Aside from Phnom Penh, the things I have enjoyed most about Cambodia have been when I have managed to get off the tourist trail – in my view not done especially well here. The Cardamon Mountains were peaceful and beautiful and it was such a rare treat to get right back to nature and basics: sleeping in a basic bamboo hut with the sounds of the birds and animals to keep you aware at night wondering what/who would be in your room by morning, swimming in rivers, taking lazy trips in rowing boats and eating packed lunches from bambo baskets, meeting locals who just wanted to sing and talk, and dealing with little or no electricity and a scarce supply of water.
As precocious as it might sound, it has been some of the really simple things that have given me most pleasure – dining with locals for a dollor for a feast, hand washing my underwear in the bathroom sink, riding a bike out to distant villages, and sitting by the river with nothing to do but people watch, play guitar or think. At times in Cambodia, I got frustrated because I wasn’t doing as much as I thought I should be, going to more places. I suspect it’s no coincidence that I was in Cambodia when I reached the half way point of my journey, which made me far too conscious of counting down the days, rather than just enjoying each day for itself. I realised this a week or so ago, and began to just enjoy the country and what it had to offer. I guess that’s the benefit of having this much time away; there is the luxury to just be, without the urgent need to get stuff done which unfortunately is the default setting for the rest of my life back home. Maybe a healthy balance between the two is what I should be aiming for.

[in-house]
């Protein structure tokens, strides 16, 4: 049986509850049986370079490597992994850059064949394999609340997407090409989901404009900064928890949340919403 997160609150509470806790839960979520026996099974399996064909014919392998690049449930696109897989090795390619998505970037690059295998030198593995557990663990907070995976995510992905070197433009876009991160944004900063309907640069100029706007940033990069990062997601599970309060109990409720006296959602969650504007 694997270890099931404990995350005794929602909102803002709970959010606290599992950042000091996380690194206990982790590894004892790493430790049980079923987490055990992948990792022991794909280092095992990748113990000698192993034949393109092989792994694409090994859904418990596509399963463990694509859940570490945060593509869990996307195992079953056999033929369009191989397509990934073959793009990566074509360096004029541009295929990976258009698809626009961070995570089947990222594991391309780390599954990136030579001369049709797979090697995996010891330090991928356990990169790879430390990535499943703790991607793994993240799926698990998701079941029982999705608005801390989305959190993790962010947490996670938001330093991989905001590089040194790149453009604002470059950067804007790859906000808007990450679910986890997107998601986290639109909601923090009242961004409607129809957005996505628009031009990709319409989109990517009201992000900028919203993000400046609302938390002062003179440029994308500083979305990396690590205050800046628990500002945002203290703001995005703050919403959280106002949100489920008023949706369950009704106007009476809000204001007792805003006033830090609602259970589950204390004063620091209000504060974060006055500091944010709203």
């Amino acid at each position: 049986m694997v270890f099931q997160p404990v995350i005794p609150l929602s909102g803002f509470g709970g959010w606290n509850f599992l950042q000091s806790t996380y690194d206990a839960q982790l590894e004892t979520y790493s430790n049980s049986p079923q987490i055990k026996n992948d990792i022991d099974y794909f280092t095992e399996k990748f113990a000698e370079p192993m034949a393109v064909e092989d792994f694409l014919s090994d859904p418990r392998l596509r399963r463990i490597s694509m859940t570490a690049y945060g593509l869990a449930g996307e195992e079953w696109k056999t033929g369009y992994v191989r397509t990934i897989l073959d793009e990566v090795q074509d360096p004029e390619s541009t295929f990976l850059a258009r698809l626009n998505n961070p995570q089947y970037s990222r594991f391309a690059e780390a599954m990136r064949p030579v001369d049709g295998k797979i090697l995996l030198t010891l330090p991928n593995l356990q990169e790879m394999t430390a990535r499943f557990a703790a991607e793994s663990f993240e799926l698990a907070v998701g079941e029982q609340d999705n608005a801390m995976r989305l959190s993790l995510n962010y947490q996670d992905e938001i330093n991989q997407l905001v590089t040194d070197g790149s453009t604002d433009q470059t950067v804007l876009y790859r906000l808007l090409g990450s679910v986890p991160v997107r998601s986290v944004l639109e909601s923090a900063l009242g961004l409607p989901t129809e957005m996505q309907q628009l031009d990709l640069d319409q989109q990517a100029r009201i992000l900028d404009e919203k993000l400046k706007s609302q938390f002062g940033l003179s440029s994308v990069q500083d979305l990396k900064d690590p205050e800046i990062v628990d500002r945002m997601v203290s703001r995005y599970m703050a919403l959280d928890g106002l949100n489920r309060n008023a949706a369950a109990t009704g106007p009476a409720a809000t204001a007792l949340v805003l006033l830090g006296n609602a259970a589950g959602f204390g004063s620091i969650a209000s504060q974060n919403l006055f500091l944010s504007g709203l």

So, what have been the other highs of Cambodia? Diving was fantastic (great to be back in the deep end of the pool), beach paradise on Koh Rong and Otres beach, beautiful French colonial architecture in Kampot, seeing my first flying fish on the boat from Koh Rong to Sihanoukville, witnessing a huge storm from the safety (ahem) of my bed in the bambo hut that woke me at 5am, learning a few more songs on the guitar (including one of my all time favourites – Looking for my Own Lone Ranger – Anna B, I was thinking of you and Will as I learned it), meeting some really lovely people, watching a Cambodian family playing together in the sea on Otres beach, having my legs threaded on the beach (who’d have thought…), getting a valentine text from my sister (bless her), the children joining me on my tuk tuk in the fishing village near Kampot, the old casino at the top of Bokor Mountain where I felt like I was walking towards the edge of the world, film footage from 1965 in the National Museum, and eating and cooking some amazing Cambodian food. I have also had a series of ‘firsts’: banana plants, mango trees, pineapple bushes, salt farms, bamboo huts, sleeping under a mosquito net, swimming in a river, and probably a lot more that I can’t remember.